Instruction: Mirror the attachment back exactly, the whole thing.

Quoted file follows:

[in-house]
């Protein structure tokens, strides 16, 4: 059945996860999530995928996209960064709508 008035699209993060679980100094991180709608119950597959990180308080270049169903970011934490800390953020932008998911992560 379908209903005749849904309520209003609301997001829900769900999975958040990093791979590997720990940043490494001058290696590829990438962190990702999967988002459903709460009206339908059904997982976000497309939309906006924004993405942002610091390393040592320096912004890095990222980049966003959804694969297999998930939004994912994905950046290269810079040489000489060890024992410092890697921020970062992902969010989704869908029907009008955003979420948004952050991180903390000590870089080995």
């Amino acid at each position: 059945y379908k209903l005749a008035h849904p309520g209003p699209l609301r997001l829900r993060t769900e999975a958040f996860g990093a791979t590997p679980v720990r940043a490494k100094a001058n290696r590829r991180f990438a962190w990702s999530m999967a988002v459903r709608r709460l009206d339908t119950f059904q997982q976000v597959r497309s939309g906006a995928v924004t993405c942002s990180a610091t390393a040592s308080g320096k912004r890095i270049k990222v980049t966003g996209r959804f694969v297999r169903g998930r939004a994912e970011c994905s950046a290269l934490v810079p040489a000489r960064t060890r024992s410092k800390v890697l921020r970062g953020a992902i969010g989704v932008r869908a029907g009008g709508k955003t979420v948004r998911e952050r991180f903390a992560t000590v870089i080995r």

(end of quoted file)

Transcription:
[in-house]
């Protein structure tokens, strides 16, 4: 059945996860999530995928996209960064709508 008035699209993060679980100094991180709608119950597959990180308080270049169903970011934490800390953020932008998911992560 379908209903005749849904309520209003609301997001829900769900999975958040990093791979590997720990940043490494001058290696590829990438962190990702999967988002459903709460009206339908059904997982976000497309939309906006924004993405942002610091390393040592320096912004890095990222980049966003959804694969297999998930939004994912994905950046290269810079040489000489060890024992410092890697921020970062992902969010989704869908029907009008955003979420948004952050991180903390000590870089080995």
């Amino acid at each position: 059945y379908k209903l005749a008035h849904p309520g209003p699209l609301r997001l829900r993060t769900e999975a958040f996860g990093a791979t590997p679980v720990r940043a490494k100094a001058n290696r590829r991180f990438a962190w990702s999530m999967a988002v459903r709608r709460l009206d339908t119950f059904q997982q976000v597959r497309s939309g906006a995928v924004t993405c942002s990180a610091t390393a040592s308080g320096k912004r890095i270049k990222v980049t966003g996209r959804f694969v297999r169903g998930r939004a994912e970011c994905s950046a290269l934490v810079p040489a000489r960064t060890r024992s410092k800390v890697l921020r970062g953020a992902i969010g989704v932008r869908a029907g009008g709508k955003t979420v948004r998911e952050r991180f903390a992560t000590v870089i080995r």